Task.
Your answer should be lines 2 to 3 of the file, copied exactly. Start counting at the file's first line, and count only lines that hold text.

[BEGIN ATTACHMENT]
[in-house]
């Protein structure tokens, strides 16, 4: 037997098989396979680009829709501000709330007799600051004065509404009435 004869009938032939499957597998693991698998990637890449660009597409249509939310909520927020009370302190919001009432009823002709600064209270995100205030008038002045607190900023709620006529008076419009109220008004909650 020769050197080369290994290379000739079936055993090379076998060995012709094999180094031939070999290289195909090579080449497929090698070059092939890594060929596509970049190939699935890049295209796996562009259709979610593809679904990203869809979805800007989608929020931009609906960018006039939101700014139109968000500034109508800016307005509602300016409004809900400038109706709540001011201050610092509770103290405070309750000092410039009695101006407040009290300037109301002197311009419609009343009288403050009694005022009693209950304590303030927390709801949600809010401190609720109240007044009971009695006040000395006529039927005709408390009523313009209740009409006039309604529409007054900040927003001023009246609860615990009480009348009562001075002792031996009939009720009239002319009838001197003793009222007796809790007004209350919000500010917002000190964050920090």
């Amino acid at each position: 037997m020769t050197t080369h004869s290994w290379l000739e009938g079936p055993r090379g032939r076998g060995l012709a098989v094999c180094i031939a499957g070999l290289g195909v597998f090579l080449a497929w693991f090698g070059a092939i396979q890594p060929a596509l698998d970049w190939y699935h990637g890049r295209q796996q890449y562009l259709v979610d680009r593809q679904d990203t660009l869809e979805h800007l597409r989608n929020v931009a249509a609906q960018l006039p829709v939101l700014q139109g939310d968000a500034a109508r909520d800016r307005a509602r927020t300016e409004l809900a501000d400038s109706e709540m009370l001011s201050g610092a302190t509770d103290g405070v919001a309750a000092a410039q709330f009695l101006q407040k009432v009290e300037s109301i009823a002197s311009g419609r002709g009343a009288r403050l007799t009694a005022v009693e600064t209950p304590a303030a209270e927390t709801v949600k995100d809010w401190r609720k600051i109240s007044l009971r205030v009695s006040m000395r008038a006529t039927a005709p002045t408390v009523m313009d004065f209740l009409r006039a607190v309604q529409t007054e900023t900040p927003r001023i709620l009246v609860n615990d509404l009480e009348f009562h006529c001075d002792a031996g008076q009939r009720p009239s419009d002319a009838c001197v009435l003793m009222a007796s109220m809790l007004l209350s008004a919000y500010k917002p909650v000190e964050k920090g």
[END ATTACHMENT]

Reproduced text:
């Protein structure tokens, strides 16, 4: 037997098989396979680009829709501000709330007799600051004065509404009435 004869009938032939499957597998693991698998990637890449660009597409249509939310909520927020009370302190919001009432009823002709600064209270995100205030008038002045607190900023709620006529008076419009109220008004909650 020769050197080369290994290379000739079936055993090379076998060995012709094999180094031939070999290289195909090579080449497929090698070059092939890594060929596509970049190939699935890049295209796996562009259709979610593809679904990203869809979805800007989608929020931009609906960018006039939101700014139109968000500034109508800016307005509602300016409004809900400038109706709540001011201050610092509770103290405070309750000092410039009695101006407040009290300037109301002197311009419609009343009288403050009694005022009693209950304590303030927390709801949600809010401190609720109240007044009971009695006040000395006529039927005709408390009523313009209740009409006039309604529409007054900040927003001023009246609860615990009480009348009562001075002792031996009939009720009239002319009838001197003793009222007796809790007004209350919000500010917002000190964050920090």
């Amino acid at each position: 037997m020769t050197t080369h004869s290994w290379l000739e009938g079936p055993r090379g032939r076998g060995l012709a098989v094999c180094i031939a499957g070999l290289g195909v597998f090579l080449a497929w693991f090698g070059a092939i396979q890594p060929a596509l698998d970049w190939y699935h990637g890049r295209q796996q890449y562009l259709v979610d680009r593809q679904d990203t660009l869809e979805h800007l597409r989608n929020v931009a249509a609906q960018l006039p829709v939101l700014q139109g939310d968000a500034a109508r909520d800016r307005a509602r927020t300016e409004l809900a501000d400038s109706e709540m009370l001011s201050g610092a302190t509770d103290g405070v919001a309750a000092a410039q709330f009695l101006q407040k009432v009290e300037s109301i009823a002197s311009g419609r002709g009343a009288r403050l007799t009694a005022v009693e600064t209950p304590a303030a209270e927390t709801v949600k995100d809010w401190r609720k600051i109240s007044l009971r205030v009695s006040m000395r008038a006529t039927a005709p002045t408390v009523m313009d004065f209740l009409r006039a607190v309604q529409t007054e900023t900040p927003r001023i709620l009246v609860n615990d509404l009480e009348f009562h006529c001075d002792a031996g008076q009939r009720p009239s419009d002319a009838c001197v009435l003793m009222a007796s109220m809790l007004l209350s008004a919000y500010k917002p909650v000190e964050k920090g």